The Billion Dollar Puzzle
You might have heard of the seven Clay Mathematics Institute Millenium Prize Problems,
each of which offers a US$1,000,000 prize for its solution. Given that
mathematics is sometimes done with nothing more than paper, pencil,
persistence and perhaps a bit of lateral thinking, any one of these
problems might seem to be an easy route to riches. But of course the
problems are ones that have already resisted the onslaught of many
great minds. Depending on your own mathematical experience, you will
probably find that these problems fall into three groups:
- those that you understand what the problem is,
- those where you understand how much you would have to study to understand what the problem is, and,
- the "mass gap" problem.
If you want to spend your time on one of these problems, then good
luck to you, and don't let me stop you. But if you want to know about a
mathematical and scientific puzzle that has not yet had the big guns of
mathematics and science properly brought to bear on it, and which could
easily make you a billion dollars if you solve it, then read on ...
As you might have guessed, if you came to this page from elsewhere on this site, the puzzle to be solved is the puzzle of what music is.
Before I go on to explain why you should think this is a puzzle that
you might easily solve yourself, I must justify the claim that you
could get a billion dollars for solving it. I need to make it quite
clear that I don't have a billion dollars to give to you if you
solve the problem (unlike the Clay Mathematics Institute, who
presumably have $7,000,000 sitting somewhere, waiting for future
winners to collect it).
If you solve the problem, it will be up to you to use the solution to make yourself the billion dollars. As I point out in my book, What is Music?: Solving a Scientific Mystery, when I discuss
the "Luxury Yacht Test" for a theory of music, this should
not be so difficult. If you solve the mystery of what music is, you should be able to use that information to create a generative algorithm
for musical composition, and you should be able to use that algorithm
to generate commercial quality music, which you could then sell in the
normal way to receive royalties. I cannot absolutely guarantee that you
would receive as much as $1,000,000,000, but to get that much you would
only have to receive – in return for composing music better than any
music anyone has ever heard before – $1 from each of the 1,000,000,000
richest people in the world (which is about the size of the world's
Why the Puzzle Might be Easy to Solve
It's one thing to say that this or that problem represents a billion dollar business opportunity – it's another to suggest that anyone could plausibly solve such a problem.
The following is a list of reasons why I think that any intelligent
person prepared to make a moderate effort has as good a chance as
anyone else of making the final breakthrough:
- It's not hard to understand what the problem is. In fact the hardest thing is to realise that there is a problem, something that our everyday familiarity with music can hide from us. Chapter 2 of my book gives an exhaustive account of what "the problem" is and how we know that it really hasn't been solved yet.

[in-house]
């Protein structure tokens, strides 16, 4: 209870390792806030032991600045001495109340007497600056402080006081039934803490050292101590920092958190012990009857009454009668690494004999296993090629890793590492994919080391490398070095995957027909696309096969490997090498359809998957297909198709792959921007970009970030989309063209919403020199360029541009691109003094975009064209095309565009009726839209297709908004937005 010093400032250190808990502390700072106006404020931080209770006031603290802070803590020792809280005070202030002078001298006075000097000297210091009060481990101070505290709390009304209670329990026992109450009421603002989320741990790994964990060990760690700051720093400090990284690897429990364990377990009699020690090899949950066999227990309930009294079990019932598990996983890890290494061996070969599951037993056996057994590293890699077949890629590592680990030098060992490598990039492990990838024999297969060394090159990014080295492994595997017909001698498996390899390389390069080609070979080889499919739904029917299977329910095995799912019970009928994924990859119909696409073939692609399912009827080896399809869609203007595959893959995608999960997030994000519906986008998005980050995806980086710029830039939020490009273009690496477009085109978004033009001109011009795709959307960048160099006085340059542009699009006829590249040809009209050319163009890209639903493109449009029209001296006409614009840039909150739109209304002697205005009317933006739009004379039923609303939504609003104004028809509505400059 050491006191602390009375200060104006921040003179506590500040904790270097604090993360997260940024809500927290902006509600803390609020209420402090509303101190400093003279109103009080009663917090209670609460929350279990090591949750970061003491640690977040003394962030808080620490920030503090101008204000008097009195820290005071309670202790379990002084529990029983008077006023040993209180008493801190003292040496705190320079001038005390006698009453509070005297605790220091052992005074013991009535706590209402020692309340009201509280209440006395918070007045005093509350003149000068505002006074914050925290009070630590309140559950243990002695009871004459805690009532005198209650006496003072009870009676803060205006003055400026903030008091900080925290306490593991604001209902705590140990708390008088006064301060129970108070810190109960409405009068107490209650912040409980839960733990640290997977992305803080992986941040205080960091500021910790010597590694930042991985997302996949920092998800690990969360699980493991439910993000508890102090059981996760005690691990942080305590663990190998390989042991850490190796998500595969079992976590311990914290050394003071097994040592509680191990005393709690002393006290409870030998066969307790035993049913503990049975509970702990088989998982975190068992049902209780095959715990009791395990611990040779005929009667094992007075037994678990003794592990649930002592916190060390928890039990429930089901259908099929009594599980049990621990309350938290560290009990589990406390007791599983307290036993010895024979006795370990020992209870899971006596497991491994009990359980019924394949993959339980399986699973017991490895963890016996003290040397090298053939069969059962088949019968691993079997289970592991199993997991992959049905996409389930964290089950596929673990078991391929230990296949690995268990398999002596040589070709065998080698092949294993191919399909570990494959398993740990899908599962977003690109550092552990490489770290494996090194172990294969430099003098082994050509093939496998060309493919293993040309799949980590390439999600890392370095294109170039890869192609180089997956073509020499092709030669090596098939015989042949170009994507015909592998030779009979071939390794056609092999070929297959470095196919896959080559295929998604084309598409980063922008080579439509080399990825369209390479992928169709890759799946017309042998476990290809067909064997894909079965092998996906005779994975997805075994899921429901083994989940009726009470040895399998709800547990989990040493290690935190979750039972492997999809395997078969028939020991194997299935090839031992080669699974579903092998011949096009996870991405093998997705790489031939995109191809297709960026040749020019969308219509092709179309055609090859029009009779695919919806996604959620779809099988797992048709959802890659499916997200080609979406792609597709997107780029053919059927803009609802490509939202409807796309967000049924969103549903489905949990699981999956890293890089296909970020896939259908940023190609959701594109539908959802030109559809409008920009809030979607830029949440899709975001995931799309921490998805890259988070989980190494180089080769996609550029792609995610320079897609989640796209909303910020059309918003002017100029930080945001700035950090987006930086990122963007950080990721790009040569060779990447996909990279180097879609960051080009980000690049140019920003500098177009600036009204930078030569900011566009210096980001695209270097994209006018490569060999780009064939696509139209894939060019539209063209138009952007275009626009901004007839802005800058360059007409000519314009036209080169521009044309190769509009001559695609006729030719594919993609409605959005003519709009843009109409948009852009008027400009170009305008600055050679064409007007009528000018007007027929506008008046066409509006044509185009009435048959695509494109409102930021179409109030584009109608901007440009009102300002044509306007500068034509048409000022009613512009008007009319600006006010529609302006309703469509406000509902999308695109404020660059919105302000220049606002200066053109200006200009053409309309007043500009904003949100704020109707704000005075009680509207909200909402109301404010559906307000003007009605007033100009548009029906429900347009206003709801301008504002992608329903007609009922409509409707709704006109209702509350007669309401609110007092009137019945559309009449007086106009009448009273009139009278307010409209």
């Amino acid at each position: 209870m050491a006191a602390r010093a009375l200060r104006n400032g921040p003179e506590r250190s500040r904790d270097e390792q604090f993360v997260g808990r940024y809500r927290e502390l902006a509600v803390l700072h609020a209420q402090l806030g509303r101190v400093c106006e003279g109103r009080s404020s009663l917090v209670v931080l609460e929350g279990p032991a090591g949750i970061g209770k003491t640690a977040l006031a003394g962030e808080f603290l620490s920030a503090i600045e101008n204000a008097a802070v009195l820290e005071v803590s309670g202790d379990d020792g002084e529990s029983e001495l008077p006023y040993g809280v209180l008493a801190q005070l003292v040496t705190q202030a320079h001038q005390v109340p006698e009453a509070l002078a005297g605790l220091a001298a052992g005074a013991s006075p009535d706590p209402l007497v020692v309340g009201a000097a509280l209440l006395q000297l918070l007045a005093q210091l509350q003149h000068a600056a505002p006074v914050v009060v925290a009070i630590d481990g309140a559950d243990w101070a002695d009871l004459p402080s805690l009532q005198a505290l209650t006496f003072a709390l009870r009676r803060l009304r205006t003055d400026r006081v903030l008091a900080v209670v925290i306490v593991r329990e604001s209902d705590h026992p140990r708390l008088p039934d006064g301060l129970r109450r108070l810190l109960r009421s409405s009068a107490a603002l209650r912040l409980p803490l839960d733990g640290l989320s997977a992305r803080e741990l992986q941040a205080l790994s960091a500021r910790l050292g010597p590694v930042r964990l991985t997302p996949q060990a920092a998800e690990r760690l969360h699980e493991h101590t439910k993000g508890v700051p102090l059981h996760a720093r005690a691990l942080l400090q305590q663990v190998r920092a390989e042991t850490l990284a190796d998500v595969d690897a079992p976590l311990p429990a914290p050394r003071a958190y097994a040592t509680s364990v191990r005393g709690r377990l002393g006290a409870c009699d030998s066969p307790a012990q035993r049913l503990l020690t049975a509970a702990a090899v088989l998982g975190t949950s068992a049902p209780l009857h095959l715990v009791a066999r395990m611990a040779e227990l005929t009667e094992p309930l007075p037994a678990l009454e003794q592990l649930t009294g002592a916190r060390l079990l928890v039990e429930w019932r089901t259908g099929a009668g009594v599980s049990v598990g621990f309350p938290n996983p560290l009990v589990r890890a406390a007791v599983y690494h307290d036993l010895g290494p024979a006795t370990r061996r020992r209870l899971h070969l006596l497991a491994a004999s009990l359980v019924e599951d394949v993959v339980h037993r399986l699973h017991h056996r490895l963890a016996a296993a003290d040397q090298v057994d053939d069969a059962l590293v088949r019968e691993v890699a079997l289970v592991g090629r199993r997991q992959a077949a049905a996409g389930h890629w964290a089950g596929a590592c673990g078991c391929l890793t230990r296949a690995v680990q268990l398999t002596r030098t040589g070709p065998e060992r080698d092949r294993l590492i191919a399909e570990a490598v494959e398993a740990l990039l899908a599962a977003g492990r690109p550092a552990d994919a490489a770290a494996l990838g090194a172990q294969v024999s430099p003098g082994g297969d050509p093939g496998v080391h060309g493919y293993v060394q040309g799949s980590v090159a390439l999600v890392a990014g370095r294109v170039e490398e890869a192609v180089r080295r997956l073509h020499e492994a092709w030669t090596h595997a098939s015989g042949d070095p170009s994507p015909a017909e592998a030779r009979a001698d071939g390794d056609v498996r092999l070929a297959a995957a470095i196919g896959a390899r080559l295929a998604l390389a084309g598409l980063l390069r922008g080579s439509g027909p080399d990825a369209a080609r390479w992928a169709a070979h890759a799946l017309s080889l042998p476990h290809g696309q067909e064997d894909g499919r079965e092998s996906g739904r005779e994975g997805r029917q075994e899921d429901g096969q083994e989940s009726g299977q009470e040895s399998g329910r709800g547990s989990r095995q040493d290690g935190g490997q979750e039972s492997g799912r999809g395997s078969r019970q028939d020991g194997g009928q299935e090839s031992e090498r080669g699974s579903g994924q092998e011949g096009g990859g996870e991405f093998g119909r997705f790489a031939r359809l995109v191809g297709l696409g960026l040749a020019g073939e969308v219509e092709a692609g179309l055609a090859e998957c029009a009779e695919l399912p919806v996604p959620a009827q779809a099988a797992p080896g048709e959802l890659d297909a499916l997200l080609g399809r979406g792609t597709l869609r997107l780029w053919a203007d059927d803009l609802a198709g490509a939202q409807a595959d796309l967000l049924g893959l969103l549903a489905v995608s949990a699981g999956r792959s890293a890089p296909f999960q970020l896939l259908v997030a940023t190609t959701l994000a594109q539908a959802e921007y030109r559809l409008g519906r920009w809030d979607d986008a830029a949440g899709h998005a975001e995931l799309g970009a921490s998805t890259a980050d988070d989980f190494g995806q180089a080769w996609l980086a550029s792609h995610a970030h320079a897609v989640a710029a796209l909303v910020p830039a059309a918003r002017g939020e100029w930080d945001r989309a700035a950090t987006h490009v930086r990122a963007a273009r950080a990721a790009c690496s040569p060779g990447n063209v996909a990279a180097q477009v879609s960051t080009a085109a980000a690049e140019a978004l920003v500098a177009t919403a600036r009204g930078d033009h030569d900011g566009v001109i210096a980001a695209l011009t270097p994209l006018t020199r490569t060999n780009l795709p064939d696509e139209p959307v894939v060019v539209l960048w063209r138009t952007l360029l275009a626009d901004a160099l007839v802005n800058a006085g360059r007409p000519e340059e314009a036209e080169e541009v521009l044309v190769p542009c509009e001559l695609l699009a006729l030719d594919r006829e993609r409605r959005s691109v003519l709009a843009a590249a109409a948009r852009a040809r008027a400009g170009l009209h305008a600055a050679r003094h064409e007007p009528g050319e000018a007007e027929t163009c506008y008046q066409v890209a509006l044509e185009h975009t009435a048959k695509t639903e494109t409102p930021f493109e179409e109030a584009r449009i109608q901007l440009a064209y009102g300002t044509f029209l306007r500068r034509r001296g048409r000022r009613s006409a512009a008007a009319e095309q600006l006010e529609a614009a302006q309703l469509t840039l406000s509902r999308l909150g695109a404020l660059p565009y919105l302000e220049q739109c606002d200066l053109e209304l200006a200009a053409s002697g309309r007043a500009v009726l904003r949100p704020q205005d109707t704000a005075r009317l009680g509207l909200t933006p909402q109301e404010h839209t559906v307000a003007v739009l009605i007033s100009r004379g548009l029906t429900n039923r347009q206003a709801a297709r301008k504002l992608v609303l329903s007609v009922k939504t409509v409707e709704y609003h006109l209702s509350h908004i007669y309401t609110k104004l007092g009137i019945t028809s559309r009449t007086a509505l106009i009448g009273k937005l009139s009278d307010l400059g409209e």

- Although more and more professional scientists are taking an interest in the problem, I think it is fair to say that no one has a clue yet what the answer is.
The best evidence for this is that there are so many different theories
that are seriously proposed, including but not limited to:
- Music is "auditory cheesecake" (Steven Pinker's theory):
there happen to be various reasons why certain features of sounds are
enjoyed by human listeners, and if you do enough of them at once then
you have music.
- Music has evolved for the purpose of attraction between the sexes.
- Music has evolved for the purpose of general social bonding.
- Music has evolved to help people learn stuff by rote.
- Music is an extension of mother-child interaction.
- Music has something to do with anticipation and expectation.
- A substantial portion of the available data about music is the
music itself. This data takes a simple mathematical form, and it is
easy enough to "experiment" on it with a computer or with any musical
instrument. If necessary it can be analysed using just pencil and paper
(sometimes a ruler helps as well).
- There appear to be opportunities to apply even quite basic
concepts of abstract mathematics to music which the professional music
science community has not yet taken. This is made particularly evident
in Chapter 9 of my book, where I analyse all of the
known symmetries of music, as I have not seen a similar analysis
anywhere else. If you read it then you will discover, among other
things, that the phenomenon of pitch translation invariance
(actually a mathematical name for "music sounds much the same when
played in a different key") raises fundamental questions about the
nature and purpose of the information processing involved in music
- A final reason comes from detailed consideration of the theory of constant activity patterns given in my book.
If that theory is correct, then a full solution to the music problem
consists of identifying
all of the cortical maps relevant to the perception of music and
understanding how constant activity patterns in those cortical maps
give rise to corresponding features of music. I've already done some of
the work – describing some of those maps – and all you have to do is
find the rest. Of course if it was that easy then I would have done it
myself, but often one person can easily see the solution to a problem
that another person gets stuck on. And that person could be you.